Tetrahymena POT1a regulates telomere length and prevents activation of a cell cycle checkpoint.
Jacob NK, Lescasse R, Linger BR, Price CM
Molecular and Cellular Biology (2006)
Category: telomere ¤ Added: Dec 21, 2006 ¤ Rating: ◊◊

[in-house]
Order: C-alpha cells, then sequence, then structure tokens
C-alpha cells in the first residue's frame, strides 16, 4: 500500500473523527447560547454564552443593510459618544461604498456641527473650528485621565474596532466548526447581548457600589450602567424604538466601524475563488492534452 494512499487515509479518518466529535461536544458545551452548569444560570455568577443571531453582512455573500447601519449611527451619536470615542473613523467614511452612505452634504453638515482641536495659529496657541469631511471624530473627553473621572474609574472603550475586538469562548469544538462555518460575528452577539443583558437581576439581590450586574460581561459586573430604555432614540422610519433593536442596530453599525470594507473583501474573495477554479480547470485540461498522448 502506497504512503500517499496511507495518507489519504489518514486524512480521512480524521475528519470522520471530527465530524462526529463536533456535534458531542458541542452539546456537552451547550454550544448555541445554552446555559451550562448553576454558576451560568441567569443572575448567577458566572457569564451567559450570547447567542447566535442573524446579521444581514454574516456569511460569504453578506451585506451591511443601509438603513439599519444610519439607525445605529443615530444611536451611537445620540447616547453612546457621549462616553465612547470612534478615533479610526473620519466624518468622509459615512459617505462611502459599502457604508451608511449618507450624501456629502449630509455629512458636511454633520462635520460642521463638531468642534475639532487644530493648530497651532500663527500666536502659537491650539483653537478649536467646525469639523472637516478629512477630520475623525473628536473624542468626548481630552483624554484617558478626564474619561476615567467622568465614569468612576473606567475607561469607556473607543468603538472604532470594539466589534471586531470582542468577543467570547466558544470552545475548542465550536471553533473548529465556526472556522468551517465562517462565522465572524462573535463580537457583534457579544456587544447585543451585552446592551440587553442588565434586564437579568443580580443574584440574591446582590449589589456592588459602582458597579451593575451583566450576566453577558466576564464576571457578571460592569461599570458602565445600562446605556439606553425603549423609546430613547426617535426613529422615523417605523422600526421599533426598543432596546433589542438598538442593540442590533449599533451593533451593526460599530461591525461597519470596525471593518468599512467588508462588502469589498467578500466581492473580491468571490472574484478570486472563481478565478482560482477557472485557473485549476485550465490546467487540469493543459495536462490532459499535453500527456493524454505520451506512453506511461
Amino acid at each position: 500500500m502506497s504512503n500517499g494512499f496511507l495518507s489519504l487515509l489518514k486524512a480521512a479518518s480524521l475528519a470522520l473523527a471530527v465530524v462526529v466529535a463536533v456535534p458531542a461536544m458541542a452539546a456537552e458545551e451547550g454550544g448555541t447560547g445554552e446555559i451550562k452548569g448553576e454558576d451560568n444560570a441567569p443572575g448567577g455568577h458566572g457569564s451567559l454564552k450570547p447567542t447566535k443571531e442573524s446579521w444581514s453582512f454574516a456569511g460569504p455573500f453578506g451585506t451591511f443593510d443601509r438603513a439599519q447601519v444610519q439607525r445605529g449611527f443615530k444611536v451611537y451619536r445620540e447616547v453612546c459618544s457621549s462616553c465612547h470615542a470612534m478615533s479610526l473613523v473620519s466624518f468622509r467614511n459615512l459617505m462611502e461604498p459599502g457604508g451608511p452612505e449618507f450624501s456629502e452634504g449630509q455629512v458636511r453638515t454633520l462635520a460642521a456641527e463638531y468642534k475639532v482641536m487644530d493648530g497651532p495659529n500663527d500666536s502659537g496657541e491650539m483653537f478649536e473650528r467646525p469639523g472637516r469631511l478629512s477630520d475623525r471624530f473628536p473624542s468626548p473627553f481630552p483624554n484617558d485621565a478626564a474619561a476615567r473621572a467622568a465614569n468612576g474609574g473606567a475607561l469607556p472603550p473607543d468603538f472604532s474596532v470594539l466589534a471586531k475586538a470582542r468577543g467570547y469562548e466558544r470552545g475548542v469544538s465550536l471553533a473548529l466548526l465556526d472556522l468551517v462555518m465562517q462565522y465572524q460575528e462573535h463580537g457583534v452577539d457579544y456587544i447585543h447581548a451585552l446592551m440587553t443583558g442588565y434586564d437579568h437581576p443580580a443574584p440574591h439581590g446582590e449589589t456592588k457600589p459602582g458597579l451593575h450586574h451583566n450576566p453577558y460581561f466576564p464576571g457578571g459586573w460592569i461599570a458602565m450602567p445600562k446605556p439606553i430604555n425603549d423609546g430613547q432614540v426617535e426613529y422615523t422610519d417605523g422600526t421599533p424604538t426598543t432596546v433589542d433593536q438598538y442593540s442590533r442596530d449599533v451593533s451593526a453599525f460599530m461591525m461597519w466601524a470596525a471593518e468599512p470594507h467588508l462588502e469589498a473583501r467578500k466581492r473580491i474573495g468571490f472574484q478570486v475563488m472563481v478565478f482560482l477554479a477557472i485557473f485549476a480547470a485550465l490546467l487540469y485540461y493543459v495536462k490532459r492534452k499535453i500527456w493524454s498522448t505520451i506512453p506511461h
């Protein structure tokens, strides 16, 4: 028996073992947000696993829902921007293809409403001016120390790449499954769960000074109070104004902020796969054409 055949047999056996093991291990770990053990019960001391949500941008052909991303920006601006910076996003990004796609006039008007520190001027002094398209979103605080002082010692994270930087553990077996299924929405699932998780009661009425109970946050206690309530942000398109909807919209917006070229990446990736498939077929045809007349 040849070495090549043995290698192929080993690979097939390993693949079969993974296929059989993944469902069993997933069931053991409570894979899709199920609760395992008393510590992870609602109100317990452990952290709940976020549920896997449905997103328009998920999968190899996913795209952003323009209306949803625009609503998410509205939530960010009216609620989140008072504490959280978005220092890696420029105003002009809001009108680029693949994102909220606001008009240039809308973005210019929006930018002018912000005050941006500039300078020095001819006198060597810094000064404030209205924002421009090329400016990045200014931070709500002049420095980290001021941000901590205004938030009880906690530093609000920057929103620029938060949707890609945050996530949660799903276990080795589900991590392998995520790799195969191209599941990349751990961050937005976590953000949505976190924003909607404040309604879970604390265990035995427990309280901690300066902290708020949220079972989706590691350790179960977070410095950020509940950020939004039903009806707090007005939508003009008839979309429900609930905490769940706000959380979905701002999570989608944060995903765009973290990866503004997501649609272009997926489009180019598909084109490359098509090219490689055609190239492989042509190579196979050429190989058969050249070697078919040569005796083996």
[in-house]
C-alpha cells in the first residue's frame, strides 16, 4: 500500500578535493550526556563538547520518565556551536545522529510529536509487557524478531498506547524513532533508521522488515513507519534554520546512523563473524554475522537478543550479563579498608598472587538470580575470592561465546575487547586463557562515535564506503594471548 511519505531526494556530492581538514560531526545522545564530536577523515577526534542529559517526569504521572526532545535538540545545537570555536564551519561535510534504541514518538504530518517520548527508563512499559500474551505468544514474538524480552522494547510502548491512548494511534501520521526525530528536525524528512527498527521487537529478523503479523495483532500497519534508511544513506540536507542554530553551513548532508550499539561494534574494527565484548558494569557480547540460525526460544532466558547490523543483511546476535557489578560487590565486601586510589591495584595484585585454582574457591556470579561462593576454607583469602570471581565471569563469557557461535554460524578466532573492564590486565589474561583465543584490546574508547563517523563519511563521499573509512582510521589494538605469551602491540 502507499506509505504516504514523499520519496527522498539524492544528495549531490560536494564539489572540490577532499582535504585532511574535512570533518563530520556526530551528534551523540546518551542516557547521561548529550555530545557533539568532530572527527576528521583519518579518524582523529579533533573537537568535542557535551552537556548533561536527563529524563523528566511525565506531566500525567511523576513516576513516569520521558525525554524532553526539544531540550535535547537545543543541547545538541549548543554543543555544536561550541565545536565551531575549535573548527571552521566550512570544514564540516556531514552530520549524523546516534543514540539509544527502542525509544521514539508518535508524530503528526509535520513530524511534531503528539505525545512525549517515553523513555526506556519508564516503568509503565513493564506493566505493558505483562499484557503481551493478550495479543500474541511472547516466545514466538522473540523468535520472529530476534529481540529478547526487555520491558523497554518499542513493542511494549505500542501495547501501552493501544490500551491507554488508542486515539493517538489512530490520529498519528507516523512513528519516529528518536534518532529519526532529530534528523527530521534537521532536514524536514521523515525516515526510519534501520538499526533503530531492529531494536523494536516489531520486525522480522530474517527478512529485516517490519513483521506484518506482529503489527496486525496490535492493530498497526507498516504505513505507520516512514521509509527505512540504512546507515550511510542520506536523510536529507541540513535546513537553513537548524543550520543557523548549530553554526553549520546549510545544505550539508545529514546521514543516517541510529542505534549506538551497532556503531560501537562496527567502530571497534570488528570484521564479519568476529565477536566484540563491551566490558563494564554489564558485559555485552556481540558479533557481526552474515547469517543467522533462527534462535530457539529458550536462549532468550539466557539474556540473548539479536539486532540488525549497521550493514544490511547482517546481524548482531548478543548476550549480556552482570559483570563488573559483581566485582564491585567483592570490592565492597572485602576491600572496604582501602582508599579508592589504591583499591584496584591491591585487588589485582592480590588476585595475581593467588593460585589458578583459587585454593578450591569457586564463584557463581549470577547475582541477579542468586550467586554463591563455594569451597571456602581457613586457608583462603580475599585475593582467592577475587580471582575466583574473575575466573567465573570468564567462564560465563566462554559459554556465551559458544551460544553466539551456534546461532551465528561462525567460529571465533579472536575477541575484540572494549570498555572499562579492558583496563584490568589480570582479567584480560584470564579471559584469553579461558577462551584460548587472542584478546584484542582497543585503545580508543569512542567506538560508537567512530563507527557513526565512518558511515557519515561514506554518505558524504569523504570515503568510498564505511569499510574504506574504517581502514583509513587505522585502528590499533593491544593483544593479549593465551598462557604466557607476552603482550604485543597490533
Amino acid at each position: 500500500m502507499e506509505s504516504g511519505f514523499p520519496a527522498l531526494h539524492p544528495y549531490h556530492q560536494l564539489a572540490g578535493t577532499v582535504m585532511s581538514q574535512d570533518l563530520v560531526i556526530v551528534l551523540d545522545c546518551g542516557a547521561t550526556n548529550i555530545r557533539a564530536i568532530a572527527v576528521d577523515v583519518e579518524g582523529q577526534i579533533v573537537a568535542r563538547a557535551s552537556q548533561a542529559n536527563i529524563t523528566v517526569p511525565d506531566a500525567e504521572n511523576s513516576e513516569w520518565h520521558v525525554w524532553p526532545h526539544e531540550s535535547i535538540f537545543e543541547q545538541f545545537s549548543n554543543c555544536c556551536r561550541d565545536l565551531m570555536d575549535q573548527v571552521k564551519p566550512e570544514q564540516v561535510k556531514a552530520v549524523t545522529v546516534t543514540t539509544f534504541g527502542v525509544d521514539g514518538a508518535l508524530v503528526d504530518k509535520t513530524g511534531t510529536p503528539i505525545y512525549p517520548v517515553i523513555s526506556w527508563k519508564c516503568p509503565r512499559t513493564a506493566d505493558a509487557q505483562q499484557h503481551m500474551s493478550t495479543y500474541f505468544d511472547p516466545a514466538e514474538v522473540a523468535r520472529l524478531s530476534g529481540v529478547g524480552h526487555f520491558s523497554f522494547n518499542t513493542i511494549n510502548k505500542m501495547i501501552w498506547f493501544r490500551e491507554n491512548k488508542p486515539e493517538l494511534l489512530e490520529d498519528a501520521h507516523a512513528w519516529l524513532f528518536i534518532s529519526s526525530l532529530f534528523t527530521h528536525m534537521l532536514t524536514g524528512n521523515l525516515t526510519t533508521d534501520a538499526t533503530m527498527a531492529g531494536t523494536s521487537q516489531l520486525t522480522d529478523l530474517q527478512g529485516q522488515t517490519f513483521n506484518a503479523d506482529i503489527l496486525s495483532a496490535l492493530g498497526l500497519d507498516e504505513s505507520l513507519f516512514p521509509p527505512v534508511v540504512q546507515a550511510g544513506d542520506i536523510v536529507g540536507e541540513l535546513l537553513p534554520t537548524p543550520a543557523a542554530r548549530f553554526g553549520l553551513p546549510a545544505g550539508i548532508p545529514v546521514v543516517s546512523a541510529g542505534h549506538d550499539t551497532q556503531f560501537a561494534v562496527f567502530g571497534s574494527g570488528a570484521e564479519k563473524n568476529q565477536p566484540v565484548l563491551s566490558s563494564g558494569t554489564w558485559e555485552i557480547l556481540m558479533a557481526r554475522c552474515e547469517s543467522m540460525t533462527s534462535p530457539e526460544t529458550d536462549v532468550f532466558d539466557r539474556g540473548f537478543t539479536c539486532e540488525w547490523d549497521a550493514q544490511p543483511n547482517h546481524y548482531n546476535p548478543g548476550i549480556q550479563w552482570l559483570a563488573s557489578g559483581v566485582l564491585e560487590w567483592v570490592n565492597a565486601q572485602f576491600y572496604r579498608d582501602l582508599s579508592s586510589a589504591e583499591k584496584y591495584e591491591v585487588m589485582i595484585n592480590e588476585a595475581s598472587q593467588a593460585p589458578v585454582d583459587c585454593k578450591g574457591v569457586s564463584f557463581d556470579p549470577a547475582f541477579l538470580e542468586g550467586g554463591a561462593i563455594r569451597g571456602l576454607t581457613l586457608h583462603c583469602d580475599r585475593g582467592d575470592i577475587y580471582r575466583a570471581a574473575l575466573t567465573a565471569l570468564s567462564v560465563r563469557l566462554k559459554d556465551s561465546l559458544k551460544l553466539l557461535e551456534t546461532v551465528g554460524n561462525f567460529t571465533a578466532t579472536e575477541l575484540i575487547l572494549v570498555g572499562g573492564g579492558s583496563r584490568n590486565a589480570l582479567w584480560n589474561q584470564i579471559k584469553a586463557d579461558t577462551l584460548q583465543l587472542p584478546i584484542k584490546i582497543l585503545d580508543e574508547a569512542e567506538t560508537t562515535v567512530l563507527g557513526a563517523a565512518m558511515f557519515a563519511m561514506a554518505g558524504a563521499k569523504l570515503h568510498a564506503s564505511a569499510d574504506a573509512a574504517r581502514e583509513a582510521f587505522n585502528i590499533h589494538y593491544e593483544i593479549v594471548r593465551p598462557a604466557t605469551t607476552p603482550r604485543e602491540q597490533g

The POT1/TEBP telomere proteins are a group of single-strand DNA-binding proteins that have long been assumed to protect the G-overhang on the telomeric 3' strand. We have found that the Tetrahymena genome contains two POT1 homologs, POT1a and POT1b. The POT1a gene is essential but POT1b is not. We have generated a conditional POT1a cell line and shown that POT1a depletion results in a monster cell phenotype and growth arrest. However, G-overhang structure is essentially unchanged, indicating that POT1a is not required for overhang protection. In contrast, POT1a is required for telomere length regulation. After POT1a depletion, most telomeres elongate by 400-500 bp but some increase by up to 10 kb. This elongation occurs in the absence of further cell division. The growth arrest caused by POT1a depletion can be reversed by re-expression of POT1a or addition of caffeine. Thus, POT1a is required to prevent a cell cycle checkpoint that is most likely mediated by ATM or ATR. Our findings indicate that the essential function of POT1a is to prevent a catastrophic DNA damage response. This response may be activated when non-telomeric ssDNA binding proteins bind and protect the G-overhang.